Here’s a thing I hear people say a lot:
Your book will fall flat without believable dialogue.
I hear people saying this because I spend a lot of time listening. I didn’t start listening because I wanted to improve my writing or anything stupid like that; I’m just a bit of a voyeur. I’m the creep in the corner who’s watching you and wondering where you’re going, where you’ve come from and who you love. I remember doing that as a kid–making up stories about the people on the bus or in the supermarket or in the next car. Not because I was always destined to be a writer, but because I find people (and society) inherently interesting. And probably a bit because I’m kind of pervy.
The most important thing about dialogue is this: people don’t speak the way that they write. Even in fantasy stories or period dramas where the dialogue is quite weighty and needs to convey lots of emotion, good dialogue sounds like speech, not writing. But that’s not the whole story. Pun … awful.
The only way to learn how to write good dialogue is to listen.
Now I tell people I’ve always known that, and my listening/illegal monitoring was to help me write.
Some people use movies and television to help them write dialogue, and I guess if you’re a mental like me or you’re afraid of people or you were convicted of crimes that mean you can’t be around people, this is a good alternative. But ultimately you will still be listening to scripted dialogue. It’s not exactly like speech. It’s close. But for the most part, it is missing the realness of speech.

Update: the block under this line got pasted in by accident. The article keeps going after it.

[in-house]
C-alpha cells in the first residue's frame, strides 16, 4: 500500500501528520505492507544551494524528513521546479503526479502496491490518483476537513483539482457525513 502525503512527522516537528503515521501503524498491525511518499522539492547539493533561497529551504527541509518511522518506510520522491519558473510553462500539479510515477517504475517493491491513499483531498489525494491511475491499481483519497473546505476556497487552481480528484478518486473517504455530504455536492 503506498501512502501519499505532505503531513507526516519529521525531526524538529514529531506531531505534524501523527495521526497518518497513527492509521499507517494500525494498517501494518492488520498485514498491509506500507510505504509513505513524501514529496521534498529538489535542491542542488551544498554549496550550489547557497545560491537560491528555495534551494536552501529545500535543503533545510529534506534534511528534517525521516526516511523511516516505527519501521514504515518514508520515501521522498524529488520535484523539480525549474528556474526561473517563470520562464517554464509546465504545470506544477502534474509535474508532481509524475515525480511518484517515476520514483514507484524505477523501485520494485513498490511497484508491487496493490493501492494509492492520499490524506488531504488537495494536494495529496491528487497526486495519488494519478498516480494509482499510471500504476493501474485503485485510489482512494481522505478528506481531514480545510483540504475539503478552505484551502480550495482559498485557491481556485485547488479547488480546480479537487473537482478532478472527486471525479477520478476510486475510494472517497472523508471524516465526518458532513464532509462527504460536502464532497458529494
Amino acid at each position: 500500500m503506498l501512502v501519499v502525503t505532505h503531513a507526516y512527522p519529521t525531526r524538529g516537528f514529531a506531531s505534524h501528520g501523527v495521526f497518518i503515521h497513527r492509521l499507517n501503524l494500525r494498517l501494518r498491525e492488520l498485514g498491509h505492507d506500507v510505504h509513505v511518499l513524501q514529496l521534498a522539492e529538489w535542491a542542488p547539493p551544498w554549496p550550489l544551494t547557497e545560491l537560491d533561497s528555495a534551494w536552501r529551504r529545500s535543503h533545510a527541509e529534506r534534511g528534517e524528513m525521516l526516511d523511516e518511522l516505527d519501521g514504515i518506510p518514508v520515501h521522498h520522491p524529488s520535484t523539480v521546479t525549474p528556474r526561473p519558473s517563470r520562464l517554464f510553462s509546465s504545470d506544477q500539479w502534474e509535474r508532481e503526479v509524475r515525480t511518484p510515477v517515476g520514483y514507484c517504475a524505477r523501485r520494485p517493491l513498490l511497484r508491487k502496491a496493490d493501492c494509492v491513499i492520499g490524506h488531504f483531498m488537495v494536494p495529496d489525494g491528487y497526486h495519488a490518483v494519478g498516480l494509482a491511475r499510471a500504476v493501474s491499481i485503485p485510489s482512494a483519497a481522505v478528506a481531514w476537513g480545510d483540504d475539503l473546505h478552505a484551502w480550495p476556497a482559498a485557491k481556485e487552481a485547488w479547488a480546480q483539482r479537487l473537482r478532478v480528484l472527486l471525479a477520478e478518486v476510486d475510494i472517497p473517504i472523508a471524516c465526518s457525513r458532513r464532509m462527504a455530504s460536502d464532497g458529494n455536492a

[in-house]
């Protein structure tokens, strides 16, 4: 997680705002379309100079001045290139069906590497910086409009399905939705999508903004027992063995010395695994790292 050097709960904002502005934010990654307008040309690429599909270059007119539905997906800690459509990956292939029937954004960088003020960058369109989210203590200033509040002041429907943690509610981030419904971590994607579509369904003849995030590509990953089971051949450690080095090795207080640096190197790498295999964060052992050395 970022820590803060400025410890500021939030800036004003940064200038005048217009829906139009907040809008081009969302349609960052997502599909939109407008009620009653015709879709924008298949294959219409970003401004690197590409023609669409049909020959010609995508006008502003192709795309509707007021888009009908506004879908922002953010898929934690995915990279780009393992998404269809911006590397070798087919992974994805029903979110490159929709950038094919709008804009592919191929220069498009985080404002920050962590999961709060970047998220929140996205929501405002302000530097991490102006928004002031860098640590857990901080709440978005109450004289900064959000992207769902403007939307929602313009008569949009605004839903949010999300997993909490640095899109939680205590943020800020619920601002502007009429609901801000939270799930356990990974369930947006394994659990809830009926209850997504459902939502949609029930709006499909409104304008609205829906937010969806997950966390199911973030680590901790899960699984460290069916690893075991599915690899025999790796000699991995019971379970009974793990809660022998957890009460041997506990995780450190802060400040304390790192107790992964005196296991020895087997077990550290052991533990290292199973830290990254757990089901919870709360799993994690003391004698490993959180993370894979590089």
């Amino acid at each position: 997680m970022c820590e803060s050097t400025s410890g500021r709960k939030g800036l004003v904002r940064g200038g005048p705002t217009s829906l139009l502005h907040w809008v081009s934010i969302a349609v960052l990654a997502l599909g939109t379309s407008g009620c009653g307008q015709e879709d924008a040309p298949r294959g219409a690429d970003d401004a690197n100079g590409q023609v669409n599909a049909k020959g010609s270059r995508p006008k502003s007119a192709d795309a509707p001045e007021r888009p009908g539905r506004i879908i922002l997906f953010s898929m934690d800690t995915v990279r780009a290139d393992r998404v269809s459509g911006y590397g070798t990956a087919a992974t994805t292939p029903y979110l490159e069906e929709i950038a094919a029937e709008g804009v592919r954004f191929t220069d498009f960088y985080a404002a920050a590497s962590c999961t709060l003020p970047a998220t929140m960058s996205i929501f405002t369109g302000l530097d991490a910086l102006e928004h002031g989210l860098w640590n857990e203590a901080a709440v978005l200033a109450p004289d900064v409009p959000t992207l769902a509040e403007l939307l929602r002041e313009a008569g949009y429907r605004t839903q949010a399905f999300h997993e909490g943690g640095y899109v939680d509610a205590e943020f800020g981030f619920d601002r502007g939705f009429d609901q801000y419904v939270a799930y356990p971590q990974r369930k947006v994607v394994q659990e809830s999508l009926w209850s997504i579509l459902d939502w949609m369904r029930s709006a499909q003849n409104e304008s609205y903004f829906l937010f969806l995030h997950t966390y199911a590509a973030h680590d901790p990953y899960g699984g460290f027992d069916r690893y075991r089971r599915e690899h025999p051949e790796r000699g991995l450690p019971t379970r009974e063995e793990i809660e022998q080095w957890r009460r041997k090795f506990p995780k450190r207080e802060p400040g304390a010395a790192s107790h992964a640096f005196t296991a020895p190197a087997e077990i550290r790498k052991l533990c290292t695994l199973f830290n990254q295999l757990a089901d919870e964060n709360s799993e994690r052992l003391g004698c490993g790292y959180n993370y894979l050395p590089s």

What I do is to take my laptop (laptops provide more coverage than notebooks) to a shopping centre (they have good diversity) and observe. Not just the words that people use to talk to each other, but how they use them. Do they speak fast? Do they use superfluous words? Do they use sounds in place of words? Do they make eye contact? What sorts of things do they talk about? Do they interrupt? Are they listening (this is one of my favourite things to watch)?
I put myself in the place where the subjects will be. I’m writing some “middle grade” fiction, so I sit in Timezone like the worst, dreariest lecher ever and listen to young boys. I write down things about how they talk through the side of their mouths and how they usually don’t use their inside voices and how they use words with only a couple of syllables.
Sometimes I write down the words that people say to each other, like this gem from last year, when I was sitting in an Armadale cafe next to a man in a second-hand suit and his frowning girlfriend:
“I can’t help it if I’m naturally inclined to the sciences. I’m just supposed to be a doctor. Don’t be like that.”
But mostly I don’t. Because the words that people use are not what makes their conversation real. I have two primary school children, and when they speak they say “um” a lot (and also “No I won’t clean my room” and “You’re the worst mother ever can’t you just get off the computer?”). Rather than just copying speech word-for-word, like this:
Hey mum … uh … I just wondered, um, can I uh play the, you know, iPad?
which is how they speak when they know the answer will be no, the aim is to capture the essence of speech. In words, and not exactly the same words as the ones they used. That’s why listening is so important. What you’re training your ears toward is not the literal order of the letters, but the bits in between. Those are the bits you can wrangle and mangle and bash into something that resembles the conversation, but isn’t a transcription.
Great written dialogue is not identical to spoken word. It is aware of the idiosyncrasies of speech and expression, but it is not a facsimile of them.